Tami said...

Yes, I definitely agree with you. When I took the standardized tests I was never trained for them either, but merely prepared for them by what we were learning all year. There is absolutely way too much focus on these tests now, and unfortunately it changed and limits the way a teacher runs his or her classroom.

Jessica S said...

AND, not only are we competing for money based on test performance, but we are competing unfairly. By that I mean that in NJ we are held to a higher standard based the level of difficulty of the tests we employ, than say, South Carolina, which if I'm not mistaken, is the worst performing state in the nation. Not only are their curriculum standards lower than ours, but their standardized tests are easier. It's not a level palying field.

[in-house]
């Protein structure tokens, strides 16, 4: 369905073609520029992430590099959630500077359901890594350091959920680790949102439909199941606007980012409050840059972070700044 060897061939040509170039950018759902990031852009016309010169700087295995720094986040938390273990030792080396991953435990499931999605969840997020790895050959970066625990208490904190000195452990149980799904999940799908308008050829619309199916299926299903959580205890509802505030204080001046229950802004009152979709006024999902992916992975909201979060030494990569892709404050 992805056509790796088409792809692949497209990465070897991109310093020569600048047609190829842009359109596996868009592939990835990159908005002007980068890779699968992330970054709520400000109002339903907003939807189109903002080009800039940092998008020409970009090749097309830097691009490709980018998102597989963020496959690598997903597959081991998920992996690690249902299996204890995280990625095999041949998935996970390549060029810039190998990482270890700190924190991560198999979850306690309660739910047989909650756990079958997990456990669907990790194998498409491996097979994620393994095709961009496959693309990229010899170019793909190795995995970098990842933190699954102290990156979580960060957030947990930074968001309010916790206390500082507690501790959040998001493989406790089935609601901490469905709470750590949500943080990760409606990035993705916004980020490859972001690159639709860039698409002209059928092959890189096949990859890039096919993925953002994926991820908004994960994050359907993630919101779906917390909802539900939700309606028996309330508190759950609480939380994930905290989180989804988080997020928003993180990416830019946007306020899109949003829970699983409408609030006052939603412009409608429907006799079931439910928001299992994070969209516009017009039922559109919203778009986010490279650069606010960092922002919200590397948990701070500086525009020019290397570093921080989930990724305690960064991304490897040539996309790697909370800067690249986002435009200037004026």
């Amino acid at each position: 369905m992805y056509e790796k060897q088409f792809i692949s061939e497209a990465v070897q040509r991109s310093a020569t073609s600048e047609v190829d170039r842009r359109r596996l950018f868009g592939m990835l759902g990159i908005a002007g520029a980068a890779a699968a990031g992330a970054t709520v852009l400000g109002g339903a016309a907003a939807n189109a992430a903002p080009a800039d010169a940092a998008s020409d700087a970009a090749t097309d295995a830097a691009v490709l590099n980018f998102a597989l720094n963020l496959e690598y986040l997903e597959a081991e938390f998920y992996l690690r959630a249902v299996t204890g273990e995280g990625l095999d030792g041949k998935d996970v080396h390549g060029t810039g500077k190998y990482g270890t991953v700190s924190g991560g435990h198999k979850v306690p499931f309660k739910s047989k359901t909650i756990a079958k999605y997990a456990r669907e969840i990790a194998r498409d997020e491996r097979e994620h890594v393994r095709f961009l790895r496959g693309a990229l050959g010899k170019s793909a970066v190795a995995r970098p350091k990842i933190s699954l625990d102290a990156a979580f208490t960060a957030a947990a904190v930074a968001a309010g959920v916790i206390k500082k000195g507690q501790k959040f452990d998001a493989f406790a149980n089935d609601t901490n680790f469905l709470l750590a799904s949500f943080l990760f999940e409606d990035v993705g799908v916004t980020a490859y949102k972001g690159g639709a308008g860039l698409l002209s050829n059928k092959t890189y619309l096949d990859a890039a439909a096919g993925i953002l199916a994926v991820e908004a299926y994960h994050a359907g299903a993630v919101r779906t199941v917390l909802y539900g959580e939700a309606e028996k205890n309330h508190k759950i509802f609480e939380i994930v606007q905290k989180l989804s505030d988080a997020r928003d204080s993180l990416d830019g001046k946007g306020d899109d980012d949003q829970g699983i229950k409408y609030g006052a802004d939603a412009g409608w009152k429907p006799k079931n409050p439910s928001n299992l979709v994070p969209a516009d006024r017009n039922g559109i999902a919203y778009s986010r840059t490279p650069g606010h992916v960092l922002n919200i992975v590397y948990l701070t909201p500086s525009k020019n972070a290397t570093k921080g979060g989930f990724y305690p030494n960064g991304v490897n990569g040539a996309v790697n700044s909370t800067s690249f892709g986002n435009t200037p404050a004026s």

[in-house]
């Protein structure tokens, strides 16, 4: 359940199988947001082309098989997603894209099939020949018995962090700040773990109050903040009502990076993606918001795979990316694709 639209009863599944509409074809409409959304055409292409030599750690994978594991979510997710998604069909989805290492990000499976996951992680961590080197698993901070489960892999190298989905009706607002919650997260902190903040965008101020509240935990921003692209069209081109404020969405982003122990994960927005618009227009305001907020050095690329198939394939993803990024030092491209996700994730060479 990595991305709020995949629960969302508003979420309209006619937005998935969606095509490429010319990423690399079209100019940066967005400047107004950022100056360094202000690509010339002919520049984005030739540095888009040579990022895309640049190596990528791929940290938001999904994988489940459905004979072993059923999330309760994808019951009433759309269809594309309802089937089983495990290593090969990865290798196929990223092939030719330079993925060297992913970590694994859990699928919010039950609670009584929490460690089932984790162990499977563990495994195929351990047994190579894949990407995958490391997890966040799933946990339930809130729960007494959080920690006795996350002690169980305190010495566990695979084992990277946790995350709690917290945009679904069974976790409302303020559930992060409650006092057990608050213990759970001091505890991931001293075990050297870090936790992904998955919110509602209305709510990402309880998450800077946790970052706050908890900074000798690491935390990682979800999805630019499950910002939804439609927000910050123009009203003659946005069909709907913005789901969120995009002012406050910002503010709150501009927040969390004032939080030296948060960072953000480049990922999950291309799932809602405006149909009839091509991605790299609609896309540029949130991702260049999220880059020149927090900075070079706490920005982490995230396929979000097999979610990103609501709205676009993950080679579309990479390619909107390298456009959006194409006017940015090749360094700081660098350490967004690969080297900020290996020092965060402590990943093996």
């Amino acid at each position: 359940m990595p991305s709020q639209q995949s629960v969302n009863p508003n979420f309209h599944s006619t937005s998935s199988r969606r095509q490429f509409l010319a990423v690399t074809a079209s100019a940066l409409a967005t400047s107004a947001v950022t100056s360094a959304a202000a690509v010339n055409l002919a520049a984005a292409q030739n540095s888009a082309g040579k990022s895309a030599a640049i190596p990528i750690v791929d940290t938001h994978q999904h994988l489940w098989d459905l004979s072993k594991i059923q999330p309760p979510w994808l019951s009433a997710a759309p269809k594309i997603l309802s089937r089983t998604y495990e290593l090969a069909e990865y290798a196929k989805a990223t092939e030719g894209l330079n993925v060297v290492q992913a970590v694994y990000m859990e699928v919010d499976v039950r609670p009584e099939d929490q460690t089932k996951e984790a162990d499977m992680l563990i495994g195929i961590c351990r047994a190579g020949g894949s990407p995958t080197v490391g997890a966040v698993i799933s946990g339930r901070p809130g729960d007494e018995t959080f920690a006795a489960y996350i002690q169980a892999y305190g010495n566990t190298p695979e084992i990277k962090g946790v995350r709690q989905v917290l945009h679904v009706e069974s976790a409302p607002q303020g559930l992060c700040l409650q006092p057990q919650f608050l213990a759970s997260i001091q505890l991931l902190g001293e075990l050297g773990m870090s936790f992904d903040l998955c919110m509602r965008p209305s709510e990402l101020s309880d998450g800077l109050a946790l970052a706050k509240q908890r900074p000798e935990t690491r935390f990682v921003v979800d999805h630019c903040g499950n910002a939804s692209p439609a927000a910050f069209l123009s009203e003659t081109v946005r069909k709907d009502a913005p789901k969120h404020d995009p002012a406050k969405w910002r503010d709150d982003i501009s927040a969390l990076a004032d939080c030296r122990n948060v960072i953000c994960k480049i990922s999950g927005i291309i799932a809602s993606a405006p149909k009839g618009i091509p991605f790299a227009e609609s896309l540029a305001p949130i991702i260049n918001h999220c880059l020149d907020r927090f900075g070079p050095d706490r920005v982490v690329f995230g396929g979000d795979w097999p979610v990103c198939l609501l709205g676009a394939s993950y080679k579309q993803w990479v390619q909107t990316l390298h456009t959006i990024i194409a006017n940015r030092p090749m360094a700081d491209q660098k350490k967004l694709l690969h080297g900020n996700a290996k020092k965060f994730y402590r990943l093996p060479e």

Melissa said...

I agree, I don't remember training for standardized tests in elementary school either. There was never an emphasis on having to pass those tests, in fact I don't ever remember my elementary teachers making a big deal about them, because it was simply measuring what was being taught all year. With the NCLB, teachers have to spend class periods preparing students for these tests and end up teaching to the test. This only hurts the students, are they being taught the curriculum requiremtnts for that grade level, or are they just learning how to pass the test. I agree also that teachers probably don't have much of a choice because it seems that they are being judged on how well their class performs. They don't want to risk their job so they end up teaching to the test, I don't think anyone is helped by NCLB. It seems we are teaching children how to pass a test instead of focusing on what they should be learning at each grade level.

Angelica said...